Burden of potentially pathologic copy number variants is higher in children with isolated congenital heart disease and significantly impairs covariate-adjusted transplant-free survival.

Publication Type:

Journal Article

Source:

The Journal of thoracic and cardiovascular surgery, Volume 151, Issue 4, p.1147-1151.e4 (2016)

Abstract:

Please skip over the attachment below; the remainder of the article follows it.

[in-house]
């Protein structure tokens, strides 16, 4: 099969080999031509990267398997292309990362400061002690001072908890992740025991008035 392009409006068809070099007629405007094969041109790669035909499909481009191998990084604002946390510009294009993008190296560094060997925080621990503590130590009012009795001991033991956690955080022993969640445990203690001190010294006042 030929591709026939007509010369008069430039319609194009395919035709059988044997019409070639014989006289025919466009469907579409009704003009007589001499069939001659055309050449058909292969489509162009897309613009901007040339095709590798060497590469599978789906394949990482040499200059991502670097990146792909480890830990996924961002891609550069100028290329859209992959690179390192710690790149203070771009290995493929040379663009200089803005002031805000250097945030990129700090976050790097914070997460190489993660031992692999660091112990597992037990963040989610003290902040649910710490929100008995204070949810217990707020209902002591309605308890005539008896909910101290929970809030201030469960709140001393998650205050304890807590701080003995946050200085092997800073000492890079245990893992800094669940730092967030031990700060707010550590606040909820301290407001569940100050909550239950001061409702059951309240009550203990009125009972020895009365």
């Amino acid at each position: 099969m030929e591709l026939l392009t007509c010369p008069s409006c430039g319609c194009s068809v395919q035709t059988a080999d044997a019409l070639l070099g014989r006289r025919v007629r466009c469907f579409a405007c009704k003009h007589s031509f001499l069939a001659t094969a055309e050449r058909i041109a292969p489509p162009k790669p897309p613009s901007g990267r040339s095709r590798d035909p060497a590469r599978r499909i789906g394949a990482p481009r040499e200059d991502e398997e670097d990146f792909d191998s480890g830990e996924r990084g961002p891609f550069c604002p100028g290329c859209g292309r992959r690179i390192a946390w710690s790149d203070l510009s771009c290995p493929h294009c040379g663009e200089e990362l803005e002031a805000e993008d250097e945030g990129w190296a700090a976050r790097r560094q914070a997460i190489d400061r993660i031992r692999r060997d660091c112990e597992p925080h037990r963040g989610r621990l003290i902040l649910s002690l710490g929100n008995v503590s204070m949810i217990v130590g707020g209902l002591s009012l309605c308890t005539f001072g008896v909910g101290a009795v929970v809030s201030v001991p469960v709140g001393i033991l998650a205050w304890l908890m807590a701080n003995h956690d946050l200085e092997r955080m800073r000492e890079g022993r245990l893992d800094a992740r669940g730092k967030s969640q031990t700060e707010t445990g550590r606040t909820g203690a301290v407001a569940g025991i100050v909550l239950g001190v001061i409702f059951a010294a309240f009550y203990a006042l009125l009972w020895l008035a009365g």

OBJECTIVES: Copy number variants (CNVs) are duplications or deletions of genomic regions. Large CNVs are potentially pathogenic and are overrepresented in children with congenital heart disease (CHD). We sought to determine the frequency of large CNVs in children with isolated CHD, and to evaluate the relationship of these potentially pathogenic CNVs with transplant-free survival. METHODS: These cases are derived from a prospective cohort of patients with nonsyndromic CHD (n = 422) identified before first surgery. Healthy pediatric controls (n = 500) were obtained from the electronic Medical Records and Genetic Epidemiology Network, and CNV frequency was contrasted for CHD cases and controls. CNVs were determined algorithmically; subsequently screened for >95% overlap between 2 methods, size (>300 kb), quality score, overlap with a gene, and novelty (absent from databases of known, benign CNVs); and separately validated by quantitative polymerase chain reaction. Survival likelihoods for cases were calculated using Cox proportional hazards modeling to evaluate the joint effect of CNV burden and known confounders on transplant-free survival. RESULTS: Children with nonsyndromic CHD had a higher burden of potentially pathogenic CNVs compared with pediatric controls (12.1% vs 5.0%; P = .00016). Presence of a CNV was associated with significantly decreased transplant-free survival after surgery (hazard ratio, 3.42; 95% confidence interval, 1.66-7.09; P = .00090) with confounder adjustment. CONCLUSIONS: We confirm that children with isolated CHD have a greater burden of rare/large CNVs. We report a novel finding that these CNVs are associated with an adjusted 2.55-fold increased risk of death or transplant. These data suggest that CNV burden is an important modifier of survival after surgery for CHD.